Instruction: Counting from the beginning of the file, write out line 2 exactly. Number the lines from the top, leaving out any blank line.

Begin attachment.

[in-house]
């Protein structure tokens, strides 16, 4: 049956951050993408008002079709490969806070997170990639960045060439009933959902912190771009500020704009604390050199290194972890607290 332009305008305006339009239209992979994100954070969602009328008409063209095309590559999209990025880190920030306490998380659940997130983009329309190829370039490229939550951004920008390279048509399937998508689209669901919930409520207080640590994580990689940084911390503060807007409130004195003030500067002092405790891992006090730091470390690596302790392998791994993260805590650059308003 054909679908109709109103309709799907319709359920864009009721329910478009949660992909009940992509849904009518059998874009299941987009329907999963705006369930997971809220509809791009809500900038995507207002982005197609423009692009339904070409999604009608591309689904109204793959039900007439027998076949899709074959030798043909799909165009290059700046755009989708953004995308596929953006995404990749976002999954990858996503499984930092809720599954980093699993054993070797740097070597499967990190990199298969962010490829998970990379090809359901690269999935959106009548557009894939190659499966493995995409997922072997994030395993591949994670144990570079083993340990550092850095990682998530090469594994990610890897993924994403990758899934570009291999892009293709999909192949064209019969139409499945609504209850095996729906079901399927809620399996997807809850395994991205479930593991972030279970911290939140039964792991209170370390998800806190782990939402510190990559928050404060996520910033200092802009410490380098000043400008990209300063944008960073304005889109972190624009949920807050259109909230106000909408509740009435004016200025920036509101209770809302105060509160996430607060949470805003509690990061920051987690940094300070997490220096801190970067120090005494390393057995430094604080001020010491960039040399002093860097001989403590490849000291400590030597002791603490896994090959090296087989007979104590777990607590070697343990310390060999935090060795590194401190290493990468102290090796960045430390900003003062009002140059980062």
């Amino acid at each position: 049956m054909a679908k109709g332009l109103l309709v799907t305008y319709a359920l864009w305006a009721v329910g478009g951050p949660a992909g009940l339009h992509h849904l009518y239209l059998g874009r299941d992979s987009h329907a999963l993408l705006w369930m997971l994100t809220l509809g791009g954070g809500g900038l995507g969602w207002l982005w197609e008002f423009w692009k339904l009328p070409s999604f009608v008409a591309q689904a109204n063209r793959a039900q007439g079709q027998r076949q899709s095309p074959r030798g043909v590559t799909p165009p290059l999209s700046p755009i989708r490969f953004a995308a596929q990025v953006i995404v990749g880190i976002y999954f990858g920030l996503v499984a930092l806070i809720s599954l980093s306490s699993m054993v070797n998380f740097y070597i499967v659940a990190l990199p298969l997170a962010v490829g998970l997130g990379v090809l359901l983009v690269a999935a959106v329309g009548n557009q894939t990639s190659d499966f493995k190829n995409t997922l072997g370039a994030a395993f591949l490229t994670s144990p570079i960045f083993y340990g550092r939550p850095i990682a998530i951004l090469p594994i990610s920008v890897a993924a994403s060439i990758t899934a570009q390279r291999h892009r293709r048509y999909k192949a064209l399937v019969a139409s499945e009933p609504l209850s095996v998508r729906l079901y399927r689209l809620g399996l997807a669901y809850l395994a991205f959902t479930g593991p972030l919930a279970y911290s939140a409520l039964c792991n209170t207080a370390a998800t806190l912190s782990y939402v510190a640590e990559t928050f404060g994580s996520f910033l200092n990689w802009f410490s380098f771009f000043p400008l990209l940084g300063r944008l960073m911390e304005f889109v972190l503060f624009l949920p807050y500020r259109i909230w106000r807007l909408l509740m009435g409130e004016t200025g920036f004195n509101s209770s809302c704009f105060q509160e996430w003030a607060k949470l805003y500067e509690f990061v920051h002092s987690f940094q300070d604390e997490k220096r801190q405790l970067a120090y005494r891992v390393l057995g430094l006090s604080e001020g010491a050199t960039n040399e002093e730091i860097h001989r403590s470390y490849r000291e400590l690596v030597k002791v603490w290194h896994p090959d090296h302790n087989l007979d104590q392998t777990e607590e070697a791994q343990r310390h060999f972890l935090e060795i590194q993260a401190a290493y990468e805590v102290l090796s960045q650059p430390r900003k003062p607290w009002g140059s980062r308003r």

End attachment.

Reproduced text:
């Protein structure tokens, strides 16, 4: 049956951050993408008002079709490969806070997170990639960045060439009933959902912190771009500020704009604390050199290194972890607290 332009305008305006339009239209992979994100954070969602009328008409063209095309590559999209990025880190920030306490998380659940997130983009329309190829370039490229939550951004920008390279048509399937998508689209669901919930409520207080640590994580990689940084911390503060807007409130004195003030500067002092405790891992006090730091470390690596302790392998791994993260805590650059308003 054909679908109709109103309709799907319709359920864009009721329910478009949660992909009940992509849904009518059998874009299941987009329907999963705006369930997971809220509809791009809500900038995507207002982005197609423009692009339904070409999604009608591309689904109204793959039900007439027998076949899709074959030798043909799909165009290059700046755009989708953004995308596929953006995404990749976002999954990858996503499984930092809720599954980093699993054993070797740097070597499967990190990199298969962010490829998970990379090809359901690269999935959106009548557009894939190659499966493995995409997922072997994030395993591949994670144990570079083993340990550092850095990682998530090469594994990610890897993924994403990758899934570009291999892009293709999909192949064209019969139409499945609504209850095996729906079901399927809620399996997807809850395994991205479930593991972030279970911290939140039964792991209170370390998800806190782990939402510190990559928050404060996520910033200092802009410490380098000043400008990209300063944008960073304005889109972190624009949920807050259109909230106000909408509740009435004016200025920036509101209770809302105060509160996430607060949470805003509690990061920051987690940094300070997490220096801190970067120090005494390393057995430094604080001020010491960039040399002093860097001989403590490849000291400590030597002791603490896994090959090296087989007979104590777990607590070697343990310390060999935090060795590194401190290493990468102290090796960045430390900003003062009002140059980062």